(define attach-at-end (lambda (val li) (if (null? li) (cons val '()) (cons (car li) (attach-at-end val (cdr li))))))To apply an operation to the current state, remove the conditions that the operation consumes or falsifies and add those that it produces.
(define apply-operation (lambda (state operation) (union (products operation) (set-difference state (sumpta operation)))))Given two lists, the
unionoperation forms a list containing exactly those values that appear on one or both of the given lists.
(define union (lambda (set-1 set-2) (letrec ((helper (lambda (set so-far) (if (null? set) so-far (helper (cdr set) (let ((first (car set))) (if (member first set-2) so-far (cons first so-far)))))))) (helper set-1 set-2))))Given two lists, the
set-differenceoperation forms a list containing exactly those values that appear in the first of the given lists and not in the second.
(define set-difference (lambda (set-1 set-2) (letrec ((helper (lambda (set so-far) (if (null? set) so-far (helper (cdr set) (let ((first (car set))) (if (member first set-2) so-far (cons first so-far)))))))) (helper set-1 '()))))An operation is a list of four elements: a string indicating what the operation does, a list of the preconditions for the operation, a list of the conditions that the operation produces, and a list of the conditions that it consumes or falsifies.
make-op operation constructs such a list from its
(define make-op (lambda (action preconditions products sumpta) (list action preconditions products sumpta)))The following operations recover the respective fields of an operation.
(define action car) (define preconditions cadr) (define products caddr) (define sumpta cadddr)The
writelnprocedure writes out its arguments in order, immediately adjacent to one another, and then starts a new line.
(define writeln (lambda args (for-each display args) (newline)))The
display-stepsprocedure prints out the ``action'' field of each operation in a sequence, one operation to a line.
(define display-steps (lambda (operation-sequence) (for-each (lambda (operation) (writeln (action operation))) operation-sequence)))Here is the setting for one kind of problem that this simple version of
GPScan solve: a collection of six operations from the daily life of a parent.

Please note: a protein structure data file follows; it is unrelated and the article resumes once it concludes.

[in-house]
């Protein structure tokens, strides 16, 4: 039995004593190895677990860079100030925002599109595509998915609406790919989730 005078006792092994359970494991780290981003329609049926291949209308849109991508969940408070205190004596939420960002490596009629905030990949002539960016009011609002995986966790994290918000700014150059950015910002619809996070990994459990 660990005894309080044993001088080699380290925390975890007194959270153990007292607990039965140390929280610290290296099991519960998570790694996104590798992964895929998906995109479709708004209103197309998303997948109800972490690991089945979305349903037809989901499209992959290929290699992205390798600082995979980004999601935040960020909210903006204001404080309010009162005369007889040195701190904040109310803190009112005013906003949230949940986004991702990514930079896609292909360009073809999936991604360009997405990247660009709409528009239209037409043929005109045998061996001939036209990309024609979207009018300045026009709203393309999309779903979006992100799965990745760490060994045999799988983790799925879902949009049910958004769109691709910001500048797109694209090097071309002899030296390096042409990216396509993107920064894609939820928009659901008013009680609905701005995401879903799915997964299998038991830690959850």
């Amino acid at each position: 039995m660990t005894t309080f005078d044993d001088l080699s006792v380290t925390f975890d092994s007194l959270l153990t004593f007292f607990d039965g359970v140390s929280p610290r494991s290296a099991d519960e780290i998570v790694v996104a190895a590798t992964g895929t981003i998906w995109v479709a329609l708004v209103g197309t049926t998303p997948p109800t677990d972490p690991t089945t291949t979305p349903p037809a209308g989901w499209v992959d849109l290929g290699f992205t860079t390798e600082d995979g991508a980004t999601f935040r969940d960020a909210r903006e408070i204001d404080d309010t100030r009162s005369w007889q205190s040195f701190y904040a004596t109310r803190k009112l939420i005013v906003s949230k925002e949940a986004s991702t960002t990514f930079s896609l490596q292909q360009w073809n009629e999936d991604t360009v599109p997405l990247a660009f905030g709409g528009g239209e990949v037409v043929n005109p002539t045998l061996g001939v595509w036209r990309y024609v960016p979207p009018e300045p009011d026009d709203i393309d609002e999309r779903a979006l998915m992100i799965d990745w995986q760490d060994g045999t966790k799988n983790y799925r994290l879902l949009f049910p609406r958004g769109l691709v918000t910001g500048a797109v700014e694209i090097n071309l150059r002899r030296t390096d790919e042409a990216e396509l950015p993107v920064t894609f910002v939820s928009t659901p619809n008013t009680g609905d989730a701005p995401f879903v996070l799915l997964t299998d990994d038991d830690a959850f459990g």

(define *school-ops* (list ;; If your son is at home and your car works, it is possible to drive ;; him to school. (Then he'll be at school and will no longer be at ;; home.) (make-op "drive son to school" '(son-at-home car-works) '(son-at-school) '(son-at-home)) ;; If your car needs a new battery, and the mechanic knows the problem ;; and has been paid, it is possible him to install the new battery. ;; Then the car will work. (make-op "have the mechanic install a new battery" '(car-needs-battery mechanic-knows-problem mechanic-has-money) '(car-works) '(car-needs-battery)) ;; If you can communicate with the mechanic, you can tell him about the ;; problem with your car, and then he'll know what it is. (make-op "tell the mechanic what the problem is" '(in-communication-with-mechanic) '(mechanic-knows-problem) '()) ;; If you know the mechanic's telephone number, you can call him, and ;; then you'll be able to communicate with him. (make-op "telephone the mechanic" '(know-phone-number) '(in-communication-with-mechanic) '()) ;; If you have a telephone book, you can look up the mechanic's number, ;; and then you'll know what it is. (make-op "look up the telephone number" '(have-phone-book) '(know-phone-number) '()) ;; If you have money, then you can pay the mechanic. Then he'll have ;; the money and you won't. (make-op "pay the mechanic" '(have-money) '(mechanic-has-money) '(have-money))))Here, then, are a couple of problems that GPS can solve, using these operations:
> (GPS '(son-at-home car-works) '(son-at-school) *school-ops*) drive son to school > (GPS '(son-at-home car-needs-battery have-phone-book have-money) '(son-at-school) *school-ops*) look up the telephone number telephone the mechanic tell the mechanic what the problem is pay the mechanic have the mechanic install a new battery drive son to schoolOn the other hand:
> (GPS '(son-at-home car-needs-battery have-phone-book) '(son-at-school) *school-ops*) GPS was unable to find a solution.
John David Stone (email@example.com)